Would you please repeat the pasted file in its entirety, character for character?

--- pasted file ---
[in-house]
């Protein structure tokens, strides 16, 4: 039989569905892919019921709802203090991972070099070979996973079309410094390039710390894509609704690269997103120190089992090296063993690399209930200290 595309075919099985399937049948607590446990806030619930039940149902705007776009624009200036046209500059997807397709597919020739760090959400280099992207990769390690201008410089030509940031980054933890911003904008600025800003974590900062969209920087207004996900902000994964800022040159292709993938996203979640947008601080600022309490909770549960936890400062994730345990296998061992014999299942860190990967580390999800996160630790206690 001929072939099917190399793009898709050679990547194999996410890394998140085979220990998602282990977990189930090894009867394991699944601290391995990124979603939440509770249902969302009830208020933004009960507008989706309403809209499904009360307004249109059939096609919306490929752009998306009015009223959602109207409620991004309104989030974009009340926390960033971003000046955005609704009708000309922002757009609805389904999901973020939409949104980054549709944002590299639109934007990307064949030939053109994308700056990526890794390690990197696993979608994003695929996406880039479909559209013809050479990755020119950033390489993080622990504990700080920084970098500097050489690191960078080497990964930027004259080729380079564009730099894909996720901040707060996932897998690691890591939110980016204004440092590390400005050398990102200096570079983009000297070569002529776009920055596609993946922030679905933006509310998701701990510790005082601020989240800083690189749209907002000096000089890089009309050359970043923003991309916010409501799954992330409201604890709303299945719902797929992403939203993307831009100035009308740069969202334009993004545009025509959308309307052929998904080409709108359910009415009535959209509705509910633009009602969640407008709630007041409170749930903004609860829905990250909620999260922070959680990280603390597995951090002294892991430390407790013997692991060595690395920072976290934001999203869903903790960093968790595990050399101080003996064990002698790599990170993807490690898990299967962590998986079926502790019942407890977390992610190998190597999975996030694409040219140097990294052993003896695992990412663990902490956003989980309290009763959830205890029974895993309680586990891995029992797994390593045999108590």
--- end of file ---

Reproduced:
[in-house]
């Protein structure tokens, strides 16, 4: 039989569905892919019921709802203090991972070099070979996973079309410094390039710390894509609704690269997103120190089992090296063993690399209930200290 595309075919099985399937049948607590446990806030619930039940149902705007776009624009200036046209500059997807397709597919020739760090959400280099992207990769390690201008410089030509940031980054933890911003904008600025800003974590900062969209920087207004996900902000994964800022040159292709993938996203979640947008601080600022309490909770549960936890400062994730345990296998061992014999299942860190990967580390999800996160630790206690 001929072939099917190399793009898709050679990547194999996410890394998140085979220990998602282990977990189930090894009867394991699944601290391995990124979603939440509770249902969302009830208020933004009960507008989706309403809209499904009360307004249109059939096609919306490929752009998306009015009223959602109207409620991004309104989030974009009340926390960033971003000046955005609704009708000309922002757009609805389904999901973020939409949104980054549709944002590299639109934007990307064949030939053109994308700056990526890794390690990197696993979608994003695929996406880039479909559209013809050479990755020119950033390489993080622990504990700080920084970098500097050489690191960078080497990964930027004259080729380079564009730099894909996720901040707060996932897998690691890591939110980016204004440092590390400005050398990102200096570079983009000297070569002529776009920055596609993946922030679905933006509310998701701990510790005082601020989240800083690189749209907002000096000089890089009309050359970043923003991309916010409501799954992330409201604890709303299945719902797929992403939203993307831009100035009308740069969202334009993004545009025509959308309307052929998904080409709108359910009415009535959209509705509910633009009602969640407008709630007041409170749930903004609860829905990250909620999260922070959680990280603390597995951090002294892991430390407790013997692991060595690395920072976290934001999203869903903790960093968790595990050399101080003996064990002698790599990170993807490690898990299967962590998986079926502790019942407890977390992610190998190597999975996030694409040219140097990294052993003896695992990412663990902490956003989980309290009763959830205890029974895993309680586990891995029992797994390593045999108590």